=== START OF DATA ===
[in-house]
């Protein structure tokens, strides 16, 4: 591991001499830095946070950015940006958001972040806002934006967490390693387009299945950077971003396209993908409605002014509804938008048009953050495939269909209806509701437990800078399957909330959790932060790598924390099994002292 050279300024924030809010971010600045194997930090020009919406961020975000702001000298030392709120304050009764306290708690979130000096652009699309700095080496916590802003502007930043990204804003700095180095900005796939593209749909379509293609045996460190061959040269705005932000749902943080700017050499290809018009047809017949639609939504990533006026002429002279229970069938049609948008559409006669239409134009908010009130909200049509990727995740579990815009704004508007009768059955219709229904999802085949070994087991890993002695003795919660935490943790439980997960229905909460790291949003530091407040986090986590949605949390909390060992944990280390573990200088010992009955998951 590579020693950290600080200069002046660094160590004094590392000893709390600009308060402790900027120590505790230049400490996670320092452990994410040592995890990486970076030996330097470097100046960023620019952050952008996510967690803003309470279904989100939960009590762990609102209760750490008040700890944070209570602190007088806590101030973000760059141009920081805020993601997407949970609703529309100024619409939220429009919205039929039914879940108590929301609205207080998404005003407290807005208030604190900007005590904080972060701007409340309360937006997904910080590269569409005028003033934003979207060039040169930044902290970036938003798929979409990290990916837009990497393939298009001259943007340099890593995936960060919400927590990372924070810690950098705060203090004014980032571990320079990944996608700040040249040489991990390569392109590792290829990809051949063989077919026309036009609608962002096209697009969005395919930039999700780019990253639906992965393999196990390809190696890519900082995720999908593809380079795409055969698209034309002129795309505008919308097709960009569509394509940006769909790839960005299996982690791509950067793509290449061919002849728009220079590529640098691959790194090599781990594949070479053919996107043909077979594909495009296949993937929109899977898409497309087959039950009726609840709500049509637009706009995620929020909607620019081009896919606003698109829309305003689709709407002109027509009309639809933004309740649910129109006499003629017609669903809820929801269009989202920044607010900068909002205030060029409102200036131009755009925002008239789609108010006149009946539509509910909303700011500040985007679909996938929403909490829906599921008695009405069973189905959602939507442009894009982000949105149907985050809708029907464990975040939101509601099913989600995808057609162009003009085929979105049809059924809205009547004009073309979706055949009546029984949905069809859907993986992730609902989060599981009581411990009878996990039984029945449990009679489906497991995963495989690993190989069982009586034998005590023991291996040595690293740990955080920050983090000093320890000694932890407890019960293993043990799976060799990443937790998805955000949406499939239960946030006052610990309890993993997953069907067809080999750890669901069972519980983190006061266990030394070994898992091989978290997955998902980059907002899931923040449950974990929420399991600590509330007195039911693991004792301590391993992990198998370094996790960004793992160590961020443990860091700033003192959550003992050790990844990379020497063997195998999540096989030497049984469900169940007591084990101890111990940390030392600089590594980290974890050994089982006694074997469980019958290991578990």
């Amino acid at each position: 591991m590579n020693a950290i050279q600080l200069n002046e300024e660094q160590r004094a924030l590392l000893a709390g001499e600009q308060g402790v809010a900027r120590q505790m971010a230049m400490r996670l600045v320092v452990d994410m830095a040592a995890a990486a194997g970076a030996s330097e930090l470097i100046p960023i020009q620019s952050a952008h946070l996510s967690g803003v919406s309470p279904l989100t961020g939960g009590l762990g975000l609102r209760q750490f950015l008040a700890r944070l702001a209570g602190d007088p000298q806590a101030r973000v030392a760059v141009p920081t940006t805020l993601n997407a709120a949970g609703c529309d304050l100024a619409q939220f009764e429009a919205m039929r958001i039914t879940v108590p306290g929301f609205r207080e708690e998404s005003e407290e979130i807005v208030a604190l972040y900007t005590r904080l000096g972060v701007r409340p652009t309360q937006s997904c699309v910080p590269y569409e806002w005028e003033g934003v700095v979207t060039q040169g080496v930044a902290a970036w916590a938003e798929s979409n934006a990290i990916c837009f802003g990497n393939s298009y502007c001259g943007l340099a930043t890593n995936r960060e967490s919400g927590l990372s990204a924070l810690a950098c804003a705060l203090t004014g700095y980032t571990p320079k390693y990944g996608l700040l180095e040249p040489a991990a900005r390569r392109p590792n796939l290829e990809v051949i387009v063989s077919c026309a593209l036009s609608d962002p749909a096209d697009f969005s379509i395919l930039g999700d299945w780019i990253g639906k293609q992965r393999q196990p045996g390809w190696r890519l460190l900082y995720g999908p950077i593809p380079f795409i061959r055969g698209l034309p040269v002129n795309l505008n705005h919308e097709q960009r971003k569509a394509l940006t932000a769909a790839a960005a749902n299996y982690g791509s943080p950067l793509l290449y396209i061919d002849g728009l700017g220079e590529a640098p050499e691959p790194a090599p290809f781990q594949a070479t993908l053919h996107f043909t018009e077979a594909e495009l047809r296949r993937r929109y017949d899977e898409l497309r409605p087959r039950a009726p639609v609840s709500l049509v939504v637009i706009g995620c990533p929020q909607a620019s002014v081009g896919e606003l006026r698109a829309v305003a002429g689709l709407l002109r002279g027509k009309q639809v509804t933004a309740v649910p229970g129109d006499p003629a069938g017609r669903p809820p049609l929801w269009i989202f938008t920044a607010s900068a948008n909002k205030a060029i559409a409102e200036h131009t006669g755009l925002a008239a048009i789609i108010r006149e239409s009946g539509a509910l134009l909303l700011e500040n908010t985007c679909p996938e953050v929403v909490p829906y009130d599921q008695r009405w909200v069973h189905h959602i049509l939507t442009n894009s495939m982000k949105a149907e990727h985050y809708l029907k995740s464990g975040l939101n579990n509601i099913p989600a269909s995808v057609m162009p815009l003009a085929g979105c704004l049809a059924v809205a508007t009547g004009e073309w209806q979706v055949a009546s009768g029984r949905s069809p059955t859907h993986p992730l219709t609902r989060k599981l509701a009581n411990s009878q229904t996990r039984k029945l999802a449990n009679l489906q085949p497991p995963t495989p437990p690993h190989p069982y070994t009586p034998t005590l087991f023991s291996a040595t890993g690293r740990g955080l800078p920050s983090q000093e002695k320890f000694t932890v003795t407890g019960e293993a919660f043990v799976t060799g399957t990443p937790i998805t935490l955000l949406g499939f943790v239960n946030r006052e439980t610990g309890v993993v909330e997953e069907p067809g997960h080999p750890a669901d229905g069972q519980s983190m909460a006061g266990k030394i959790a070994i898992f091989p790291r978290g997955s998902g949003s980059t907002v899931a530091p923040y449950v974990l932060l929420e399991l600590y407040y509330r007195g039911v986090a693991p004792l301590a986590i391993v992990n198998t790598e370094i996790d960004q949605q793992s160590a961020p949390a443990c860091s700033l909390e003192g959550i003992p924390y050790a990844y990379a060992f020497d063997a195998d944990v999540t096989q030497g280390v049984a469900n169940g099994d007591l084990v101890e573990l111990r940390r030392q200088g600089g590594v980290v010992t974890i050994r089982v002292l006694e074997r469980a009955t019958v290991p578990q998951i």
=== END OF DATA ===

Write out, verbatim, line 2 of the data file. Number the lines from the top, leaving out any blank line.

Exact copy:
């Protein structure tokens, strides 16, 4: 591991001499830095946070950015940006958001972040806002934006967490390693387009299945950077971003396209993908409605002014509804938008048009953050495939269909209806509701437990800078399957909330959790932060790598924390099994002292 050279300024924030809010971010600045194997930090020009919406961020975000702001000298030392709120304050009764306290708690979130000096652009699309700095080496916590802003502007930043990204804003700095180095900005796939593209749909379509293609045996460190061959040269705005932000749902943080700017050499290809018009047809017949639609939504990533006026002429002279229970069938049609948008559409006669239409134009908010009130909200049509990727995740579990815009704004508007009768059955219709229904999802085949070994087991890993002695003795919660935490943790439980997960229905909460790291949003530091407040986090986590949605949390909390060992944990280390573990200088010992009955998951 590579020693950290600080200069002046660094160590004094590392000893709390600009308060402790900027120590505790230049400490996670320092452990994410040592995890990486970076030996330097470097100046960023620019952050952008996510967690803003309470279904989100939960009590762990609102209760750490008040700890944070209570602190007088806590101030973000760059141009920081805020993601997407949970609703529309100024619409939220429009919205039929039914879940108590929301609205207080998404005003407290807005208030604190900007005590904080972060701007409340309360937006997904910080590269569409005028003033934003979207060039040169930044902290970036938003798929979409990290990916837009990497393939298009001259943007340099890593995936960060919400927590990372924070810690950098705060203090004014980032571990320079990944996608700040040249040489991990390569392109590792290829990809051949063989077919026309036009609608962002096209697009969005395919930039999700780019990253639906992965393999196990390809190696890519900082995720999908593809380079795409055969698209034309002129795309505008919308097709960009569509394509940006769909790839960005299996982690791509950067793509290449061919002849728009220079590529640098691959790194090599781990594949070479053919996107043909077979594909495009296949993937929109899977898409497309087959039950009726609840709500049509637009706009995620929020909607620019081009896919606003698109829309305003689709709407002109027509009309639809933004309740649910129109006499003629017609669903809820929801269009989202920044607010900068909002205030060029409102200036131009755009925002008239789609108010006149009946539509509910909303700011500040985007679909996938929403909490829906599921008695009405069973189905959602939507442009894009982000949105149907985050809708029907464990975040939101509601099913989600995808057609162009003009085929979105049809059924809205009547004009073309979706055949009546029984949905069809859907993986992730609902989060599981009581411990009878996990039984029945449990009679489906497991995963495989690993190989069982009586034998005590023991291996040595690293740990955080920050983090000093320890000694932890407890019960293993043990799976060799990443937790998805955000949406499939239960946030006052610990309890993993997953069907067809080999750890669901069972519980983190006061266990030394070994898992091989978290997955998902980059907002899931923040449950974990929420399991600590509330007195039911693991004792301590391993992990198998370094996790960004793992160590961020443990860091700033003192959550003992050790990844990379020497063997195998999540096989030497049984469900169940007591084990101890111990940390030392600089590594980290974890050994089982006694074997469980019958290991578990």